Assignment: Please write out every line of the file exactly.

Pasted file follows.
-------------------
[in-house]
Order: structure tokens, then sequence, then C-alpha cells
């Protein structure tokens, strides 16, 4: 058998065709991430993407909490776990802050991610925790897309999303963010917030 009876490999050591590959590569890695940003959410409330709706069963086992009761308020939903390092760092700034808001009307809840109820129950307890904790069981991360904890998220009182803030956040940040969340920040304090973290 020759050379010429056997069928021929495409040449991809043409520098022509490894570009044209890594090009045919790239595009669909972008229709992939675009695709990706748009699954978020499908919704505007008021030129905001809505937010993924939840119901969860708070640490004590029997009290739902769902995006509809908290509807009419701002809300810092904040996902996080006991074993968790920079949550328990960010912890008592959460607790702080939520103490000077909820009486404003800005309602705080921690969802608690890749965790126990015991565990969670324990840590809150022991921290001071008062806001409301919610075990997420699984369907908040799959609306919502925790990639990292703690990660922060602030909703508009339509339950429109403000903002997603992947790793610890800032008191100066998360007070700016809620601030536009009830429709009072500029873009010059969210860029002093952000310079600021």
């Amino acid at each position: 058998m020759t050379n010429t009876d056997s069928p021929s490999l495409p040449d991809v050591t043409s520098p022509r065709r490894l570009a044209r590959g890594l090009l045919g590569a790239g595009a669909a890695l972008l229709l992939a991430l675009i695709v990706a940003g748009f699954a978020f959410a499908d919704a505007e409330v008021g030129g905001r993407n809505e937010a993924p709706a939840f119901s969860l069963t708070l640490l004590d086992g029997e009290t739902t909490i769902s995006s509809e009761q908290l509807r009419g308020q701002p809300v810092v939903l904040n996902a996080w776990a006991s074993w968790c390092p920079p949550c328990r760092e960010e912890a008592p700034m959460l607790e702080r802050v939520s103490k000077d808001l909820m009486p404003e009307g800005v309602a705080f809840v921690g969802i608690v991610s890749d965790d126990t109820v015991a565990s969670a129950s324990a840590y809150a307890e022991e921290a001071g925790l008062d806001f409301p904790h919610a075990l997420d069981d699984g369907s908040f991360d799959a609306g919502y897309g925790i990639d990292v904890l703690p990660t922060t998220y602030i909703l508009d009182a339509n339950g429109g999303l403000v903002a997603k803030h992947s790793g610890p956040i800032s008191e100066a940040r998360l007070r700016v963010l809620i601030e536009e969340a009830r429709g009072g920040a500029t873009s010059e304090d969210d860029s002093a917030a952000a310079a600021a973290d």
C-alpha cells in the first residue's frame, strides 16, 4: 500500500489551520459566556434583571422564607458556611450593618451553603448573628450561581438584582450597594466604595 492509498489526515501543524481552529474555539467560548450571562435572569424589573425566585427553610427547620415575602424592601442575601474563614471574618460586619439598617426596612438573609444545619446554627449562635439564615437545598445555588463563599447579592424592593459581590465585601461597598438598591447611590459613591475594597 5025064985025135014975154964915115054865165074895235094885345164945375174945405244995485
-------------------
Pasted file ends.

[in-house]
Order: structure tokens, then sequence, then C-alpha cells
């Protein structure tokens, strides 16, 4: 058998065709991430993407909490776990802050991610925790897309999303963010917030 009876490999050591590959590569890695940003959410409330709706069963086992009761308020939903390092760092700034808001009307809840109820129950307890904790069981991360904890998220009182803030956040940040969340920040304090973290 020759050379010429056997069928021929495409040449991809043409520098022509490894570009044209890594090009045919790239595009669909972008229709992939675009695709990706748009699954978020499908919704505007008021030129905001809505937010993924939840119901969860708070640490004590029997009290739902769902995006509809908290509807009419701002809300810092904040996902996080006991074993968790920079949550328990960010912890008592959460607790702080939520103490000077909820009486404003800005309602705080921690969802608690890749965790126990015991565990969670324990840590809150022991921290001071008062806001409301919610075990997420699984369907908040799959609306919502925790990639990292703690990660922060602030909703508009339509339950429109403000903002997603992947790793610890800032008191100066998360007070700016809620601030536009009830429709009072500029873009010059969210860029002093952000310079600021």
């Amino acid at each position: 058998m020759t050379n010429t009876d056997s069928p021929s490999l495409p040449d991809v050591t043409s520098p022509r065709r490894l570009a044209r590959g890594l090009l045919g590569a790239g595009a669909a890695l972008l229709l992939a991430l675009i695709v990706a940003g748009f699954a978020f959410a499908d919704a505007e409330v008021g030129g905001r993407n809505e937010a993924p709706a939840f119901s969860l069963t708070l640490l004590d086992g029997e009290t739902t909490i769902s995006s509809e009761q908290l509807r009419g308020q701002p809300v810092v939903l904040n996902a996080w776990a006991s074993w968790c390092p920079p949550c328990r760092e960010e912890a008592p700034m959460l607790e702080r802050v939520s103490k000077d808001l909820m009486p404003e009307g800005v309602a705080f809840v921690g969802i608690v991610s890749d965790d126990t109820v015991a565990s969670a129950s324990a840590y809150a307890e022991e921290a001071g925790l008062d806001f409301p904790h919610a075990l997420d069981d699984g369907s908040f991360d799959a609306g919502y897309g925790i990639d990292v904890l703690p990660t922060t998220y602030i909703l508009d009182a339509n339950g429109g999303l403000v903002a997603k803030h992947s790793g610890p956040i800032s008191e100066a940040r998360l007070r700016v963010l809620i601030e536009e969340a009830r429709g009072g920040a500029t873009s010059e304090d969210d860029s002093a917030a952000a310079a600021a973290d």
C-alpha cells in the first residue's frame, strides 16, 4: 500500500489551520459566556434583571422564607458556611450593618451553603448573628450561581438584582450597594466604595 492509498489526515501543524481552529474555539467560548450571562435572569424589573425566585427553610427547620415575602424592601442575601474563614471574618460586619439598617426596612438573609444545619446554627449562635439564615437545598445555588463563599447579592424592593459581590465585601461597598438598591447611590459613591475594597 5025064985025135014975154964915115054865165074895235094885345164945375174945405244995485